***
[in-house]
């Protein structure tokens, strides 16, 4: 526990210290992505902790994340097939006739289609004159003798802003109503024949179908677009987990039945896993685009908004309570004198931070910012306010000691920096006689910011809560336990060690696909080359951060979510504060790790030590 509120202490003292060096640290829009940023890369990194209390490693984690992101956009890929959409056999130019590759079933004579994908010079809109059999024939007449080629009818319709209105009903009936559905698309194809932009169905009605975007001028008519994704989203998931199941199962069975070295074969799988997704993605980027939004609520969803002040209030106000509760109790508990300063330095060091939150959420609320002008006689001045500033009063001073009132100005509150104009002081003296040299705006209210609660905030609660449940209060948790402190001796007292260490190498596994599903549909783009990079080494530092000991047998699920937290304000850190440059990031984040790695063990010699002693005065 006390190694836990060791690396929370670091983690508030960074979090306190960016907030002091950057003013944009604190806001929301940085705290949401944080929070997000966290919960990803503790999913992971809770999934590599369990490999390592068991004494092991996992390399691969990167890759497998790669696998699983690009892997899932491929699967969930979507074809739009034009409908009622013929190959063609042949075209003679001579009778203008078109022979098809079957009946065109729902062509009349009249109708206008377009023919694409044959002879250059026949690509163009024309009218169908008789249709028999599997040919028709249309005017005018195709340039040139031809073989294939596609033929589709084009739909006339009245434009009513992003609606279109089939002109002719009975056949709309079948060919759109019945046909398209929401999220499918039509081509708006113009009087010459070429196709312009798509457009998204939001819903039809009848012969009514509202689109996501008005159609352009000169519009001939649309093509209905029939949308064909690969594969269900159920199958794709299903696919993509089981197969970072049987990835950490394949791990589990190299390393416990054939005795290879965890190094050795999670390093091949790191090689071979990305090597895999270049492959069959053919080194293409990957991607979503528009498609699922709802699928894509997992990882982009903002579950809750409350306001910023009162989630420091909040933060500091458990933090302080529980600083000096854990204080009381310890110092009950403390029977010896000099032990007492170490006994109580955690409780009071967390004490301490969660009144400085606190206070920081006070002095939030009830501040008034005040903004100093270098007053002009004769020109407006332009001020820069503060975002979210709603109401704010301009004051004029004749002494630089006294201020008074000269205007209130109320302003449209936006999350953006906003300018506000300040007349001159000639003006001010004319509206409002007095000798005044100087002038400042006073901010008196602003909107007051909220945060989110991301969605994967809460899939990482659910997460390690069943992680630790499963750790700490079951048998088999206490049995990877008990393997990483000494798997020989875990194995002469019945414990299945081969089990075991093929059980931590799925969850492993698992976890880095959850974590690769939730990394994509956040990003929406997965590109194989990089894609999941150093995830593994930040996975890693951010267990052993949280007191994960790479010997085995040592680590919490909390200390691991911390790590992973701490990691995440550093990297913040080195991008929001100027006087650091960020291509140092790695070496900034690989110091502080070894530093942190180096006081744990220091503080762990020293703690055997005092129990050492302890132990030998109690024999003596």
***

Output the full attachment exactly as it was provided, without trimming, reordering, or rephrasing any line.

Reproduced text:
[in-house]
């Protein structure tokens, strides 16, 4: 526990210290992505902790994340097939006739289609004159003798802003109503024949179908677009987990039945896993685009908004309570004198931070910012306010000691920096006689910011809560336990060690696909080359951060979510504060790790030590 509120202490003292060096640290829009940023890369990194209390490693984690992101956009890929959409056999130019590759079933004579994908010079809109059999024939007449080629009818319709209105009903009936559905698309194809932009169905009605975007001028008519994704989203998931199941199962069975070295074969799988997704993605980027939004609520969803002040209030106000509760109790508990300063330095060091939150959420609320002008006689001045500033009063001073009132100005509150104009002081003296040299705006209210609660905030609660449940209060948790402190001796007292260490190498596994599903549909783009990079080494530092000991047998699920937290304000850190440059990031984040790695063990010699002693005065 006390190694836990060791690396929370670091983690508030960074979090306190960016907030002091950057003013944009604190806001929301940085705290949401944080929070997000966290919960990803503790999913992971809770999934590599369990490999390592068991004494092991996992390399691969990167890759497998790669696998699983690009892997899932491929699967969930979507074809739009034009409908009622013929190959063609042949075209003679001579009778203008078109022979098809079957009946065109729902062509009349009249109708206008377009023919694409044959002879250059026949690509163009024309009218169908008789249709028999599997040919028709249309005017005018195709340039040139031809073989294939596609033929589709084009739909006339009245434009009513992003609606279109089939002109002719009975056949709309079948060919759109019945046909398209929401999220499918039509081509708006113009009087010459070429196709312009798509457009998204939001819903039809009848012969009514509202689109996501008005159609352009000169519009001939649309093509209905029939949308064909690969594969269900159920199958794709299903696919993509089981197969970072049987990835950490394949791990589990190299390393416990054939005795290879965890190094050795999670390093091949790191090689071979990305090597895999270049492959069959053919080194293409990957991607979503528009498609699922709802699928894509997992990882982009903002579950809750409350306001910023009162989630420091909040933060500091458990933090302080529980600083000096854990204080009381310890110092009950403390029977010896000099032990007492170490006994109580955690409780009071967390004490301490969660009144400085606190206070920081006070002095939030009830501040008034005040903004100093270098007053002009004769020109407006332009001020820069503060975002979210709603109401704010301009004051004029004749002494630089006294201020008074000269205007209130109320302003449209936006999350953006906003300018506000300040007349001159000639003006001010004319509206409002007095000798005044100087002038400042006073901010008196602003909107007051909220945060989110991301969605994967809460899939990482659910997460390690069943992680630790499963750790700490079951048998088999206490049995990877008990393997990483000494798997020989875990194995002469019945414990299945081969089990075991093929059980931590799925969850492993698992976890880095959850974590690769939730990394994509956040990003929406997965590109194989990089894609999941150093995830593994930040996975890693951010267990052993949280007191994960790479010997085995040592680590919490909390200390691991911390790590992973701490990691995440550093990297913040080195991008929001100027006087650091960020291509140092790695070496900034690989110091502080070894530093942190180096006081744990220091503080762990020293703690055997005092129990050492302890132990030998109690024999003596």